Of the six Thunderbolts to serve the Guatemalan rebels, only 44-89136 escaped unscathed from the 32 missions flown in support of the insurgent land operations which culminated in the collapse of Guatemala’s sitting government. As a result, it was the only example incorporated into the unified Guatemalan Air Force on July 3rd, 1954. The Thunderbolt was popularly known in Guatemala as The Sulfur, or “El Sulfato”, a nickname the Guatemalan people bestowed upon the aircraft, because of the effect their presence over Guatemala City had upon government officials at the time.
After the end of hostilities, an Agreement to unite the National Army with the Liberation Army into a new Guatemalan Army solved the final situation of “one country, two armies”. Our F-47N arrived solo at La Aurora air base in Guatemala City. Gerald Delarm Amador was at the controls. Two weeks later, she received Guatemalan Air Force colors and serial number 0658. She flew solely to train two Guatemalan pilots on the type, while the other pilots in training at the time learned to fly the new F-51D Mustangs that the Air Force began to receive in those same days.
Interestingly, even though major fighting was over, the conflict sparked up again briefly following the rebel victory. A small force, composed mainly of Military School cadets, fired upon a Hospital under construction which was temporarily housing a detachment of the rebel Liberation Army that had come to Guatemala City to join in a combined parade the day before. The cadets were demanding the dissolution of the Liberation Army, still a parallel force, and the immediate formation of a new National Army, in advance of the date previously agreed upon. Gerald Delarm Amador flew a sortie in his lone F-47 during this skirmish on August 2nd, but the Air Force grounded the fighter soon after, declaring itself unwilling to fire upon the cadets. On December 13th, 1954, Delarm Amador flew “The Sulfur” back to Managua, Nicaragua, to return her to the Nicaraguan Air Force, who kept it without markings. In exchange, the Guatemalan Air Force received an ex-Swedish Air Force F-51D Mustang. Amador continued to fly the 44-89136 for Nicaragua. On January 15th, 1955, during a border dispute with Costa Rica, Amador shot down an opposing F-51D Mustang with his Thunderbolt. And thus, 44-89136 was the last F-47N ever to have an aerial victory.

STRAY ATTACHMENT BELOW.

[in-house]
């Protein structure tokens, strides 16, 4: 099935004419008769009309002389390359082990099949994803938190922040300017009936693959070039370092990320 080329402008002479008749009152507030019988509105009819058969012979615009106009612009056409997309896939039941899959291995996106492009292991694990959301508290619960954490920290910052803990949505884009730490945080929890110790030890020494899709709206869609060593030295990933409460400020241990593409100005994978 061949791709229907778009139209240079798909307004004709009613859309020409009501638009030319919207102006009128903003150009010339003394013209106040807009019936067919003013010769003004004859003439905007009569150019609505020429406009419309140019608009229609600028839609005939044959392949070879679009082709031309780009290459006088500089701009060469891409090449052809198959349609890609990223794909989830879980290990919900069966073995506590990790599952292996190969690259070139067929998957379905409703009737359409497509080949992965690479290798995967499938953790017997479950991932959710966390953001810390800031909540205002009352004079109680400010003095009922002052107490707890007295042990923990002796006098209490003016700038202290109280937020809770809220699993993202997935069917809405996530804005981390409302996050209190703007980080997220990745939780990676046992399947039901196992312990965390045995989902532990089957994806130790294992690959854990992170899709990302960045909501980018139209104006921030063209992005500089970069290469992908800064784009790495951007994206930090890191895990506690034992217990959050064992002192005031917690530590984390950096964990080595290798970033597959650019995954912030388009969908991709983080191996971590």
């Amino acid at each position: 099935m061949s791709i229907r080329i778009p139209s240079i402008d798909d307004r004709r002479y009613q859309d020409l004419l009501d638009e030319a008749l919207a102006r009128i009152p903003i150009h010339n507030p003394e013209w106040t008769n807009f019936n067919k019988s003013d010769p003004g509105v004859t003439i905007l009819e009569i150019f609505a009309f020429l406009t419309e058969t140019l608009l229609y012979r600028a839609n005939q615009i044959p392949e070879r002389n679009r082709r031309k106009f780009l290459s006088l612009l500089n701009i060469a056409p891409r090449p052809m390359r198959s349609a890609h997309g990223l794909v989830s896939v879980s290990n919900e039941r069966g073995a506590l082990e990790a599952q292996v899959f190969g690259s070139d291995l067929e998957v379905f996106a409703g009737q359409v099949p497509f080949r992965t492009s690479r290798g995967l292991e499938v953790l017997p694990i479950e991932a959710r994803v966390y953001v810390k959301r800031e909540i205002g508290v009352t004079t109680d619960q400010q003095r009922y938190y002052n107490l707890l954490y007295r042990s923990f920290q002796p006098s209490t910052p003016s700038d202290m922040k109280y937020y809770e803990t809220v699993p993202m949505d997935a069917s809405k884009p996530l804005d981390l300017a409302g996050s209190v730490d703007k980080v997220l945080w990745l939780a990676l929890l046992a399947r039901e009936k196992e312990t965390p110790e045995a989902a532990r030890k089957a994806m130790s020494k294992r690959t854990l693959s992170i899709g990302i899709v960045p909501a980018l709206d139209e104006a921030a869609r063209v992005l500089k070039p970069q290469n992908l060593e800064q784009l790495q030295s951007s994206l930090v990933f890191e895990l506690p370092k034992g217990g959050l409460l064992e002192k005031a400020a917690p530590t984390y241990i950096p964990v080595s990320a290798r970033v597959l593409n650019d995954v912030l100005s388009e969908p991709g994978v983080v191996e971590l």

Sometime later, 44-89136 finally received her Nicaraguan colors, wearing the military serial number GN-71. She never fired her guns in anger again, serving Nicaragua peacefully until the end of her military service in 1963. One of the CAF’s founding members, Lloyd P. Nolen, bought the Thunderbolt on February 11th, 1963 and brought her back to the USA to become part of the nascent Confederate Air Force (now known as the Commemorative Air Force). And there her American history began again! We are currently in the process or restoring this aircraft to her former glory. If you would like to be a part of this effort, join Airbase Georgia and lend a hand!